Not sure if you saw, but the Gladiators and Excelsior ran a similar strat on 2CP overtime defense last week: NYXL hid in the bushes before diving aggressively for a quick ult-advantage on Hanamura against Seoul while you guys did the same thing with Surefour on Volskaya Industries against the Mayhem. For a semi-cheese, risky strat like that, did you guys plan it in advance or was S4 just feeling bold?

“I think we have only cheesed on Volskaya so far, at least that I can think of. In 2CP it’s really good to get ult advantage starting so if you can do something that can catch your opponent off-guard then why not?

So was it planned in advance?

“Oh yeah. Some are planned in advance and some are thought up on the same day as we have the match. But I don’t think we came up with many, maybe we came up with one, on the day of the match.”

In terms of preparation, there are a lot of issues with coaching around the league and the best teams have good coaching and communication. What is L.A.’s coaching setup and do you think it has helped this stage?

“I think our coaches are very open-minded to player suggestions so everyone is usually okay with strategies and can see why things are the way they are. And for the comms, the players can push suggestions based on comps and the map so we can maybe even switch players for a specific map. I’d say it’s maybe like 70-30 in favor of the coaches, everything strategy-wise. Something along those lines, or 60-40.”

So you guys can comfortably try things out and give feedback?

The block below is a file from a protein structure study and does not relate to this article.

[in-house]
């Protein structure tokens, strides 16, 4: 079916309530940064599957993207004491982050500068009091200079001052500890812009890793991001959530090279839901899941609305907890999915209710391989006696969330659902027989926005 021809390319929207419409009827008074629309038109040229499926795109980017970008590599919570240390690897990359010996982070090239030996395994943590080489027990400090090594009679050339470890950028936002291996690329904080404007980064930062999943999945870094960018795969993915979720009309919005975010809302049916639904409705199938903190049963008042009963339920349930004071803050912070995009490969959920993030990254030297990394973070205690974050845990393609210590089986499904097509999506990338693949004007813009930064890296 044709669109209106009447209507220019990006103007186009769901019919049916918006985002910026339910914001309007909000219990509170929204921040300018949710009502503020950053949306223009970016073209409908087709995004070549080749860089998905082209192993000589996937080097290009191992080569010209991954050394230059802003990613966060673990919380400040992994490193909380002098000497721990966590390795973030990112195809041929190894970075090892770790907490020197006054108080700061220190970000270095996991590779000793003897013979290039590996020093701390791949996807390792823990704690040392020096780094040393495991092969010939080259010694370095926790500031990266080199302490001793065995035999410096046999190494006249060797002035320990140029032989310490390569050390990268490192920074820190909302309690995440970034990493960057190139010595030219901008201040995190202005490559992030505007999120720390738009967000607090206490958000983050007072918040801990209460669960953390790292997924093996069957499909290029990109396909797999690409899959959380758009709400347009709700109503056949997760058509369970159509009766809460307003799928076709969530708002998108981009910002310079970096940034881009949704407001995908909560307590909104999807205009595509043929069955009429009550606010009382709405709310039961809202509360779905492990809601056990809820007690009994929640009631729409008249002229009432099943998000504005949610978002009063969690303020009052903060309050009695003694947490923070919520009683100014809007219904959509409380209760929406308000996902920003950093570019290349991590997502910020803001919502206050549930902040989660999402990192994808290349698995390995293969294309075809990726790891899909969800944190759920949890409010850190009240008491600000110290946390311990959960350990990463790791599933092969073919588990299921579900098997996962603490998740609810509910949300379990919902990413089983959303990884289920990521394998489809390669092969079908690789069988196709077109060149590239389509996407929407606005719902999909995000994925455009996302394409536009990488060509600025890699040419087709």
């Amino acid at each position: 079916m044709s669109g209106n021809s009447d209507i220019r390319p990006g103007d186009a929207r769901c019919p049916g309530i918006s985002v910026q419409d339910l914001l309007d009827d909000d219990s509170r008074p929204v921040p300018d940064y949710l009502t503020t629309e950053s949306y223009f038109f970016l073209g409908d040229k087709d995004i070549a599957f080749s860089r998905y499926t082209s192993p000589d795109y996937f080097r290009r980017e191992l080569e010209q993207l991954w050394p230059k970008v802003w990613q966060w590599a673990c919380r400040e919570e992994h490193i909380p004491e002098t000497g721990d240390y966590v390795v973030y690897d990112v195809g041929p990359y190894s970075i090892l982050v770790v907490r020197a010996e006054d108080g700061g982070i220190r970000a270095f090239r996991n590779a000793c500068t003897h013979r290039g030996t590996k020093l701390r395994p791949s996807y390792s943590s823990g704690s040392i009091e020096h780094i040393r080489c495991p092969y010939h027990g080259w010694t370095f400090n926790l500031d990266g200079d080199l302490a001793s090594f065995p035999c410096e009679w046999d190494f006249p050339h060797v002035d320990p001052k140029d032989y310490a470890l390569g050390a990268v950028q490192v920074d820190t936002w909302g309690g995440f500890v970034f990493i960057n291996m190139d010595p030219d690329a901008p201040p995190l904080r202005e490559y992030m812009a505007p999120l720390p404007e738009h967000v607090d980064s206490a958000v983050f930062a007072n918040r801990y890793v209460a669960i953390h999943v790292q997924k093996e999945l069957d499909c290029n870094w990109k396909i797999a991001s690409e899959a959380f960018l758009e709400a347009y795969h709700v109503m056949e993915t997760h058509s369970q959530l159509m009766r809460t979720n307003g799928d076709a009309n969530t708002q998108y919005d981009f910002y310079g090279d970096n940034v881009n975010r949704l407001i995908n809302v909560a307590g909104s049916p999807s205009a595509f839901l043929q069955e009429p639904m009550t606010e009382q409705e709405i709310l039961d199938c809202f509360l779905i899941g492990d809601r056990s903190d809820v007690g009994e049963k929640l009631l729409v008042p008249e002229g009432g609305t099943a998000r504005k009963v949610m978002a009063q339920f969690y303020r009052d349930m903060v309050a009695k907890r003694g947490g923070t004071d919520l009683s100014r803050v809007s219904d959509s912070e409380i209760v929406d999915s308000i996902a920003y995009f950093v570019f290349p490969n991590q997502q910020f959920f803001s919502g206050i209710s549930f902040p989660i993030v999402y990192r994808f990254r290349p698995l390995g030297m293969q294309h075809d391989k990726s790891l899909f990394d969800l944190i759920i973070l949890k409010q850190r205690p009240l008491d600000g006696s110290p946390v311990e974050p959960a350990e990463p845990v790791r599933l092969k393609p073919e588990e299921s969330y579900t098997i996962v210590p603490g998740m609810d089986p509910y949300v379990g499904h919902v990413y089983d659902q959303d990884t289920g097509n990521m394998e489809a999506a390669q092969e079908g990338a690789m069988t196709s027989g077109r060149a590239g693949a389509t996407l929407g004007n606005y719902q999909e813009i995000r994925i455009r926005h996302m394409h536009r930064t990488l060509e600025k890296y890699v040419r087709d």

“Yeah you can give your feedback and say what you think is good and what you think is bad. And we also have these like experimental Mondays where we pretty much try weird stuff and see if it’s actually good on a map. Not something that doesn’t make sense, but maybe something that is not so normal — not cheesing but trying things that we wouldn’t normally try.”

Speaking of coaching, I originally thought that press release about Dpei shoulder-bumping the Outlaws was a joke. Is everything cool there or what’s going on?

“Hah, I don’t know anything about it. All I know is the statement that was released.”

Yeah, you know I just had to make sure you’re all good after hearing xQc’s comments about seeing Gladiators get punished.

“[Laughs] No, no. That’s just bullshit, that’s just fake.”

Alright, last GLA question: In Stage 1 Hydration and Surefour seemed to kind of swap in for each other with overlapping hero pools, but this stage they are specializing more. Was that a priority going into Stage 2?

“I think they still specialized in Stage 1, but maybe they are a bit more specialized this stage. I don’t think they have the same hero pool though, it’s more just that Surefour has a bigger hero pool than Hydration.”

 

Overwatch League

Tepojama: The Gladiators obviously look excellent so far, how would you rank yourselves amongst the top 5 teams in the league?

BigGoose: “I think probably in the top 4, top 5, around those marks. Because I think we have some inconsistency issues, probably seen in the Mayhem game, but other than that if we can fix those problems then we could potentially be a top three, top two team.”

So who do you think are the top 3 now?

“Probably New York first, London second, and Seoul third. I’ve always ranked New York highly in my own books. I’ve always thought of them as the best Korean team in the league.”

Shaz is a beastly Zenyatta and you’ve mentioned the hero’s importance before; who would you say are the best besides Shaz?